UCP Leader Jason Kenney pledges $30M to get tough on crime

A United Conservative Party (UCP) government would address the "crime wave in Alberta, " Leader Jason Kenney said Wednesday.

UCP would fund new Crown prosecutors and provide more money for policing

UCP Leader Jason Kenney laid out an extensive plan to combat what he calls a "crime wave" sweeping Alberta. (Manuel Carrillos/CBC)

United Conservative Party Leader Jason Kenney pledged Wednesday to crack down on rural and urban crime with a "serious package" that offers solutions to tackle rising crime rates and an overburdened court system.

Kenney's plan includes $10 million for 50 new Crown prosecutors and support staff, and $20 million over four years for the Alberta Law Enforcement Response Teams (ALERT).

ALERT was set up by the Alberta government in 2006 to tackle organized and serious crime. It brings together municipal police and RCMP to investigate crimes from drug trafficking to gang violence. 

A UCP government would address the "crime wave in Alberta," Kenney told a news conference in Lac Ste. Anne County, adding that the current NDP government has been "soft" on crime.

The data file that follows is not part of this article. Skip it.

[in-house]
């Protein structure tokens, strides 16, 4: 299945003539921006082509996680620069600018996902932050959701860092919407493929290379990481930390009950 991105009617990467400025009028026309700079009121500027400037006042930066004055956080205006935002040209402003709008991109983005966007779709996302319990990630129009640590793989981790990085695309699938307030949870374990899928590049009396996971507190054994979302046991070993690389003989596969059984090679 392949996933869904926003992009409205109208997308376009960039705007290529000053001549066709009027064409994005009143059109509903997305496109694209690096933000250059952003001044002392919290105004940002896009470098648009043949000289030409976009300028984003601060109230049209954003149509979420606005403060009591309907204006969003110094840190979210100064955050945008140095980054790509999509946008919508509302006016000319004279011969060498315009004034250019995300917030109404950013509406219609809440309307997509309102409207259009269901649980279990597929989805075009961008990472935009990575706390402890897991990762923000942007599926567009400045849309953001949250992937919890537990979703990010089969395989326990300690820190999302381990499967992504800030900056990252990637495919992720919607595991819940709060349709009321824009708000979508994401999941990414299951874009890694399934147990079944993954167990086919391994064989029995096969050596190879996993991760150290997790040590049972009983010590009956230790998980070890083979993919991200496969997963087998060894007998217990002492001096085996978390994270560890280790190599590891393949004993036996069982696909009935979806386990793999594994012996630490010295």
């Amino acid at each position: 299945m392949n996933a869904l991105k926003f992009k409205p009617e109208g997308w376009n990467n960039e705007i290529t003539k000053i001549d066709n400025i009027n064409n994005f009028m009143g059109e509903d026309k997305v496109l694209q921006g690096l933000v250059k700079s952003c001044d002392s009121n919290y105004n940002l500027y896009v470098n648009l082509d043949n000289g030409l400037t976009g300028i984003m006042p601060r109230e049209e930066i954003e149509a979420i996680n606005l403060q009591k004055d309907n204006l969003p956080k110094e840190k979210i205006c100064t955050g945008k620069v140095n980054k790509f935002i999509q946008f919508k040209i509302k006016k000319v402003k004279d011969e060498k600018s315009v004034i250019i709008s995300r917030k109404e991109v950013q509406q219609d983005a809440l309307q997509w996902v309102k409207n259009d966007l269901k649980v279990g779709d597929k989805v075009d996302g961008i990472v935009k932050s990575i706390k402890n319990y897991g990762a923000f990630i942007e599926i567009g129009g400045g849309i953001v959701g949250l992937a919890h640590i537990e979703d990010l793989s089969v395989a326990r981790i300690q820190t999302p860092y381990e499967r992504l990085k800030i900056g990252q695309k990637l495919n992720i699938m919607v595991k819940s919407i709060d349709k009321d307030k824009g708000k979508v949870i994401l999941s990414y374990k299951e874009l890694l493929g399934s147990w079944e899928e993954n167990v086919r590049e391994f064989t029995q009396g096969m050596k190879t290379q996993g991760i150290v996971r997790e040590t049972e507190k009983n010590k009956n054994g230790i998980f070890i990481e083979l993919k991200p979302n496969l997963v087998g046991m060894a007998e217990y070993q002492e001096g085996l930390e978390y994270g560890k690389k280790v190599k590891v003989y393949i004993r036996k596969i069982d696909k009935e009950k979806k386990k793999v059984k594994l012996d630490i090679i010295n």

He ran down a long list of statistics, including that auto theft in the province is three times the national average, with 62 vehicles stolen each day.

Kenney said it's wrong for Alberta courts to take on only the most serious cases.

"Triage is something we should do in a disaster," not in the courts, Kenney said.

He vowed to crack down on criminals who get out of jail without serving enough time.

"The wrong people are getting parole," he said. "This is not a justice system."

Alberta should have its own parole board to handle offenders sentenced to less than two years in jail, he added. Among provinces, only Ontario and Quebec currently have their own parole boards.

UCP slow to respond

NDP Leader Rachel Notley, campaigning in Fort McMurray, said the UCP caucus voted against an enhanced rural crime strategy that included 59 additional RCMP officers and 40 new civilian personnel.

Notley said it was the UCP who were slow to respond, not her government.